Which, I dunno, I kinda don’t like. As someone who doesn’t fit into my usual society very well and who—post-convention—is feeling it rather acutely since most of my local friends are not in the sci-fi fandoms, the whole societal worth thing annoys me. I have my own sense of self-worth, and I run with it, and I’d rather make people accept me for what I am (in a non-confrontational and actually very tolerant way, mind), than kowtow to what is “normal.” So this message that it wasn’t just Inara’s words that gave Fess his backbone, but also the sexin’, well, yeah. Thoughts? Am I interpreting this all strangelike?

And speaking of sexin’, or the lack thereof, d’aw to Simon and Kaylee sitting in the bar. F-L-I-R-T-E-R. I was happy to see an “Us” conversation, because dude, they are real. Movies and TV shows, and even books, love to portray the romantic pairs hooking up and just knowing they are together and a thing, and that just isn’t how it works in my estimation and experience. There is an awkward hook-up of some sort, or a realization that just-friends isn’t what is going on, and then there is an awkward and utterly terrifying “Us” conversation. Here, more than in the initial picking-up or hooking-up, is the fear of rejection. The ultimate moment when “It isn’t you, it’s me” or “I just don’t think we’d work” or “I’m not ready for this in my life” can all come out. And major kudos for Kaylee not chickening out and starting the talk, ‘cause that is the hardest part. Yes, it is frightening the whole way through until you realize that neither of you are going to say one of the above horrible things to hear, but it is much easier once the first step down the path is taken. Trust me, I know, ‘cause I can’t recall ever having the cajones to actually start one myself.

So yeah, and also major props to Simon with his whole true-to-self defense of why he is how he is. No, “Oh, I don’t have to be awkward, yay!” Nope. Also props to Kaylee understanding, at least a little after-the-fact, why Simon was being all stiff the morning after their drunken merriment. I do have to wonder, though, how far they did get considering the position in which they fell asleep. (Makes mental note to skip across universes and kill Simon Tam and then take his place.)

Speaking of lovey-dovey, why does Inara have to open up to the awkward twenty-six year old, but doesn’t have the gonads to open up to Mal? Sheesh.

Factoids:
Originally Aired: 18 October 2002
Original Position: Episode 4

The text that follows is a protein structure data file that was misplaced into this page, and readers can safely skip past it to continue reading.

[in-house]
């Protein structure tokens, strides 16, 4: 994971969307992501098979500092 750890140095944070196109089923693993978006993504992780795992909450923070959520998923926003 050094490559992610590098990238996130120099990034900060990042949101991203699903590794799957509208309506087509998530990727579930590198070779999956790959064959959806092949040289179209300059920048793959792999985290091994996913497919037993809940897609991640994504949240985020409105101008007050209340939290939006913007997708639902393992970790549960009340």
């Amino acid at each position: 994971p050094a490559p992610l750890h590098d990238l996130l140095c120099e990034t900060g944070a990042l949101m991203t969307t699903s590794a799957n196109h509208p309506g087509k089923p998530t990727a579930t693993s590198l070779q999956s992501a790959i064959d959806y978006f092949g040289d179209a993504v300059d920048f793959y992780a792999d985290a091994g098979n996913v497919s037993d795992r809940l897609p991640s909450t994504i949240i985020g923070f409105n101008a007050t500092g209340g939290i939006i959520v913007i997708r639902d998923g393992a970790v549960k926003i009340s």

Richard’s Favorite Line: Double River:

RIVER: I tore these out of your symbol, and they turned into paper, but I want to put them back, so . . . AHH!

And

RIVER: They say the snow on the roof is too heavy. They say the ceiling will cave in. His brains are in terrible danger.

Fun Goofs: The mud left on Simon’s shoulder by the foreman slapping his back has disappears soon after, despite him having had no opportunity to change or clean his jacket. (thank you IMDB, I thought that mighta been the case, and so do you.)

 

 

As an aside, you might notice that my summaries are not exactly in order of the episode as I occasionally condense several of the back-and-forth scenes into their plot lines. This is because I have a vendetta against the word “meanwhile,” and as such try to use it as little as I can. I also have a lesser hatred of “Back [on the/at the/in the][place]”. Pardon my summarizer’s liberty.

Anywho, I’ll see all y’all next week for “Out of Gas”, as we get a whole buttload of backstory.


Richard Fife is a blogger, writer, and thinks we all need to go to the backwater town where he is a hero. You can read more of his ramblings and some of his short stories on http://RichardFife.com.

23 comments
James Hogan
1. Sonofthunder
Yay Jaynestown!!! I simply adore this episode. I think the first time watching the show, this was definitely my favorite...after several re-watches, other episodes(Ariel, Mrs. Reynolds..) rose appreciably in my estimation, but I still love Jaynestown. First of all, it's just hilarious. I have the audio clip of Jayne's song on my iPod, and every time it randomly starts playing while I'm driving home from work, I'll just start grinning ear-to-ear.